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# PS: Generic Ques

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VP
Joined: 18 Nov 2004
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09 May 2005, 10:06
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I have a generic question on how to do something faster.

Say we have a eqn :

Y = (-3/5) X + 30

where 0<= X <=50 and 0<= Y <=30.......Both X,Y are integers only.

Ques is to find out how many solutions are there for this eqn i.e. how many integer (X,Y) pairs are there. I know one can enumerate and then count the number of solutions. I wud be interested to know if someone knows some trick that can make this process of counting etc go quickly.
Manager
Joined: 22 Apr 2005
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Location: Los Angeles
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09 May 2005, 10:44
VP
Joined: 25 Nov 2004
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09 May 2005, 18:11
since value of y can be only integer, there are 11 solutions because x can only be ultiples of 5 so the values of y are also 11 integers.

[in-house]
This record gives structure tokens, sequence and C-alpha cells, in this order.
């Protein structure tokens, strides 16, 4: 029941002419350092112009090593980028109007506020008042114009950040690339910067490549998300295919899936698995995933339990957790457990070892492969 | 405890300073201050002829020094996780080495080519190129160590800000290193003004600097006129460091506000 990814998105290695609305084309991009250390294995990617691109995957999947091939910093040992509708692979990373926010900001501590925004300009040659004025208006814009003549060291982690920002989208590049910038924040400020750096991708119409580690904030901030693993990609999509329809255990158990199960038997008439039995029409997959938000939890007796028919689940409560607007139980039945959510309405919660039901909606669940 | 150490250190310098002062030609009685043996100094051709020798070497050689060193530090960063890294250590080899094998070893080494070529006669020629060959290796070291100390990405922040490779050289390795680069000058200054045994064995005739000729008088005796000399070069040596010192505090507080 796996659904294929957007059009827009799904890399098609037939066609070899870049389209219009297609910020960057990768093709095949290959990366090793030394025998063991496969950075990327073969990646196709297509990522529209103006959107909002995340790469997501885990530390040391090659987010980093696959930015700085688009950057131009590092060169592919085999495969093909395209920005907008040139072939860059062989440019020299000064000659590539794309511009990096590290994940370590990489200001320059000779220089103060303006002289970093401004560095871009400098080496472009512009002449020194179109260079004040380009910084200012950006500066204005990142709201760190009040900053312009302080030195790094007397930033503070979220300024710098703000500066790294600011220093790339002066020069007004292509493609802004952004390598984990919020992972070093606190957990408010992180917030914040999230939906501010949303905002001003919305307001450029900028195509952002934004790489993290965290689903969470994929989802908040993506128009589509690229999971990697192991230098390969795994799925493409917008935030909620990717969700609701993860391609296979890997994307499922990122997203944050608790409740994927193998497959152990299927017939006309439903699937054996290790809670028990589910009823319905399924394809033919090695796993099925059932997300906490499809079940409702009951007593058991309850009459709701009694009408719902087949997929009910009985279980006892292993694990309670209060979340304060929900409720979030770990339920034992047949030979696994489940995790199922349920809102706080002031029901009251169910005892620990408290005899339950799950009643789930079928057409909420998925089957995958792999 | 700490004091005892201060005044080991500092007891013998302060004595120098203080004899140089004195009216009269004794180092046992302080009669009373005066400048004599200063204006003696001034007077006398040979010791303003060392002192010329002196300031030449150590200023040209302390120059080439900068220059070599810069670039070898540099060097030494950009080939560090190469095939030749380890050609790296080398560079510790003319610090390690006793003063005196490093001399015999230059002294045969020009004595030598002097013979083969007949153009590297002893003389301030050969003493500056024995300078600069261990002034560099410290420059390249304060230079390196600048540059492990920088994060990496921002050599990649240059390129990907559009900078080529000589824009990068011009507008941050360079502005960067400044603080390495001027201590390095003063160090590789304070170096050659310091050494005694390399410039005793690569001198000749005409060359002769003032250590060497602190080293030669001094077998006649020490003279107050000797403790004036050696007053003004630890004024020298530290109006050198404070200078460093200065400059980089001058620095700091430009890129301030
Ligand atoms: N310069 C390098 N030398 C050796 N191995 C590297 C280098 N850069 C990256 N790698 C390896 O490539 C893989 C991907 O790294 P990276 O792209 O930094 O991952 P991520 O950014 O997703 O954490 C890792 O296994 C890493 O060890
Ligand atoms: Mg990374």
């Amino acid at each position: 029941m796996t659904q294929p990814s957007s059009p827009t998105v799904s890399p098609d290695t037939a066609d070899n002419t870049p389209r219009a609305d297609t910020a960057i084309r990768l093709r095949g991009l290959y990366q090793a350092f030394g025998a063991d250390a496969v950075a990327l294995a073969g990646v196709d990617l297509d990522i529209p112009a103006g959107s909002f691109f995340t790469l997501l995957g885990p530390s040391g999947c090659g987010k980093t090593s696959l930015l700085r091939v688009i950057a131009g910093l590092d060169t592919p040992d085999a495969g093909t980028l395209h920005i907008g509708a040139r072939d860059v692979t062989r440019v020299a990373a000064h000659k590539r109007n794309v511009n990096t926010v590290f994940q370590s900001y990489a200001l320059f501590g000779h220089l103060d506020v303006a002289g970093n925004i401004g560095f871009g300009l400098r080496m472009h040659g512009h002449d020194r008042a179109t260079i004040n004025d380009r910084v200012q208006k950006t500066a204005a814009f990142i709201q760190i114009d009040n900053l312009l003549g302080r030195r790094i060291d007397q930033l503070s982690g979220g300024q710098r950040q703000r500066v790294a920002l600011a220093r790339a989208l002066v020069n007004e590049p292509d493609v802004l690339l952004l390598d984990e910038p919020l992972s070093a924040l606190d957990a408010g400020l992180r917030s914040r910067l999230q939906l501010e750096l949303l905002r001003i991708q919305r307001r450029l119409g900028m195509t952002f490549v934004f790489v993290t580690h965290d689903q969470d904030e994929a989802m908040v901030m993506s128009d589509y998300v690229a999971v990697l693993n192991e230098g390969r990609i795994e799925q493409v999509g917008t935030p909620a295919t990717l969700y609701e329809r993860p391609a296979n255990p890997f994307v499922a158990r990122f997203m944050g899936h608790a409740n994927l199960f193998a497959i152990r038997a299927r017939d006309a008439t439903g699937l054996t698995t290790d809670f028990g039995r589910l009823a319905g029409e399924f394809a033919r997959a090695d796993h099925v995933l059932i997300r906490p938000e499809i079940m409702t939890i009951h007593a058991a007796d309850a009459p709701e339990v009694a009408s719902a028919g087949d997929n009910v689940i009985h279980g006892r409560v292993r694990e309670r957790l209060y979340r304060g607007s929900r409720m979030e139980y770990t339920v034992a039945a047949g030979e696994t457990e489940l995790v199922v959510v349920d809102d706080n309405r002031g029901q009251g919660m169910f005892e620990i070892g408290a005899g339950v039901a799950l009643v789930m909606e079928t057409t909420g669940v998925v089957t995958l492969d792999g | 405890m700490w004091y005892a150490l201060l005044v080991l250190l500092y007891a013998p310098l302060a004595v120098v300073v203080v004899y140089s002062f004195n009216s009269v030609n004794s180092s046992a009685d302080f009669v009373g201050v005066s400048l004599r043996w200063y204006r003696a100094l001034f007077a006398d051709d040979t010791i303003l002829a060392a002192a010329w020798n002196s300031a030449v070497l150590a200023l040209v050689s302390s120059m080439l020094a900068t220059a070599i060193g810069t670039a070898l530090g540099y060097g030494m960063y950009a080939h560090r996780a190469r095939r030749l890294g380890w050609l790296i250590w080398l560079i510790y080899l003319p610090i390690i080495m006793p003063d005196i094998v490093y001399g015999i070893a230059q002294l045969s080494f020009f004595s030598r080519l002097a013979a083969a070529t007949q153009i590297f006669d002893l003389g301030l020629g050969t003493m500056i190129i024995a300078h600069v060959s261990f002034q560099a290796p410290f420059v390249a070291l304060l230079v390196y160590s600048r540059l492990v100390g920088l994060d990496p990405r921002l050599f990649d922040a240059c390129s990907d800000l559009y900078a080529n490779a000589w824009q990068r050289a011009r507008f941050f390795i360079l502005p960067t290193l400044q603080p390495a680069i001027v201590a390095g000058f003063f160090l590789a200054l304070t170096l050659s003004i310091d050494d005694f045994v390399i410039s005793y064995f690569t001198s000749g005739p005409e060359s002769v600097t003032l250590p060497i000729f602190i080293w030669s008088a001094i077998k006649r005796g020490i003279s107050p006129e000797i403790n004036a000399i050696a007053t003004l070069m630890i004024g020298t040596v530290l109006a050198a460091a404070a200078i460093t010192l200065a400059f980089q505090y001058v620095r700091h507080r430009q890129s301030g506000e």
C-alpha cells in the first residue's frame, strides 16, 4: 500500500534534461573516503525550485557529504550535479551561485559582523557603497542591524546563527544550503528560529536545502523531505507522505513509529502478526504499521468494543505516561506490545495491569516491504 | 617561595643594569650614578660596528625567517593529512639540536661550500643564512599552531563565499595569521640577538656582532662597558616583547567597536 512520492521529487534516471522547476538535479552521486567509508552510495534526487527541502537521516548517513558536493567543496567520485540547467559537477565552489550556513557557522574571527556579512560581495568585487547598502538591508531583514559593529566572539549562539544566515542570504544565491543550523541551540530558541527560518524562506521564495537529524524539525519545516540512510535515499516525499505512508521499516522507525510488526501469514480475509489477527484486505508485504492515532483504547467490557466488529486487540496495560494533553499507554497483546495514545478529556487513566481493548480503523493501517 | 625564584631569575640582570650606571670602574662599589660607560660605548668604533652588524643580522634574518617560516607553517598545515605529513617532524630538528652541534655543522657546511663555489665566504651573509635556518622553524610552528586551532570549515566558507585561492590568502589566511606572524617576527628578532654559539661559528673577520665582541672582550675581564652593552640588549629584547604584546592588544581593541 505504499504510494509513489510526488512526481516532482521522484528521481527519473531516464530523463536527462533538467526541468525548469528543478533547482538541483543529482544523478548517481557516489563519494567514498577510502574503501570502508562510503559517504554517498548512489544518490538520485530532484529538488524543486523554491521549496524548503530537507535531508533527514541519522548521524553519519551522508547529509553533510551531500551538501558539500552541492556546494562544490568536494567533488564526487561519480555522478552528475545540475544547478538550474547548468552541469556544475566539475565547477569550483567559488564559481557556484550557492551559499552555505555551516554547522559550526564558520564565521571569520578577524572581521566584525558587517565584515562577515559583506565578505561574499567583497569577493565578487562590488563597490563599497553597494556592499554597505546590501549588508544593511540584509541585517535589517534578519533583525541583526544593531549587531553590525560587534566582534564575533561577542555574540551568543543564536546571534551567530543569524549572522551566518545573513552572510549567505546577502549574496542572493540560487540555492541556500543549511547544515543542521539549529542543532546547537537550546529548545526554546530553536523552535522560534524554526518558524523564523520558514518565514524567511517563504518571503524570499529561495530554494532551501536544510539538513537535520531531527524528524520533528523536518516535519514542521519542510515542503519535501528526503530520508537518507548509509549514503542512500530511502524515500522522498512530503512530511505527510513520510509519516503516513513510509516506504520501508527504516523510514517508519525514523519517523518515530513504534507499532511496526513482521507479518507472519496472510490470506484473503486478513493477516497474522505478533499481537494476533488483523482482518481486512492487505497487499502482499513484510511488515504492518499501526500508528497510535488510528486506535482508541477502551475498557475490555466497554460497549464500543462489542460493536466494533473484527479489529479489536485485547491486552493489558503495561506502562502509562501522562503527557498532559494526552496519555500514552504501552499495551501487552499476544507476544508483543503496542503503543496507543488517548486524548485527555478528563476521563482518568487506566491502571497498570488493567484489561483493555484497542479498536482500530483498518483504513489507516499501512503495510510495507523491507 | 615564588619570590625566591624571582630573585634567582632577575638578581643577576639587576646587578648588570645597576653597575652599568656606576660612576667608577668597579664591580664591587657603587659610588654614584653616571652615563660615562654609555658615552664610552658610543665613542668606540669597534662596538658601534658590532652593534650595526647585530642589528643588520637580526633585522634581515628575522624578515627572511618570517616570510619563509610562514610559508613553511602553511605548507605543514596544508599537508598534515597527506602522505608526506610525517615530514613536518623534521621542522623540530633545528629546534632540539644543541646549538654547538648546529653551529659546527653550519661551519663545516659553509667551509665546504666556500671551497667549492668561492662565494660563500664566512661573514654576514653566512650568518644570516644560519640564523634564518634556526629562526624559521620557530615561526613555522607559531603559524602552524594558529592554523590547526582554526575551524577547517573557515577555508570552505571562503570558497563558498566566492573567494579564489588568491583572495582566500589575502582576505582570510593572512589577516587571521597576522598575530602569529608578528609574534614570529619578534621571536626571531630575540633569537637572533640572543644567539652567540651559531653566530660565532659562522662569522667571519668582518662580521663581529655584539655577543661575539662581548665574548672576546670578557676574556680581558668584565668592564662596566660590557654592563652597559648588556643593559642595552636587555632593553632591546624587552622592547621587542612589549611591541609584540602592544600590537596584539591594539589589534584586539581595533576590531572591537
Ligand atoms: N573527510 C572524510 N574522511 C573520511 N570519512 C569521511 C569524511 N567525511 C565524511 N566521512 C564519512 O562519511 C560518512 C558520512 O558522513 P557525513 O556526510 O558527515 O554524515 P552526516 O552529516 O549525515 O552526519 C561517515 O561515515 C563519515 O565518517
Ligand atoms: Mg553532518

value of x: 0, 5, 10, 15, 20, 25, 30, 35, 40, 45, 50.
value of y: 30, 27,........................................., 0.

i know i am going to enumerate, but it's not time consuming. but about advance mathematics, i have no idea however i love it, i love it, i love it. if i get a chance to take advance mathmatics/econometrics, i will definitely take.
Manager
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11 May 2005, 18:04
Here is a bit of theory for you.

Diophantine equation of type 1 is

Ax + By = C

Finding one solution x0, y0 to this equation gives us all solutions.

x(t) = x0 - Bt
y(t) = y0 + At

Where t is an integer variable.

If you are given constrains m <= x < = M and n <= y <= N you know that x(t) will be decreasing with t growing and y(t) will be growing.
Compare A and B to find out who will be growing/decreasing faster and pick (x0,y0) solution accordinly so that x0 is the closed integer to M from the bottom or y0 is the closed integer to n from the top.
After that find out maximum t so that x(t) or y(t) is still with the interval of the given constrain. Count values for t, check that the other part is still in the constrain.
11 May 2005, 18:04
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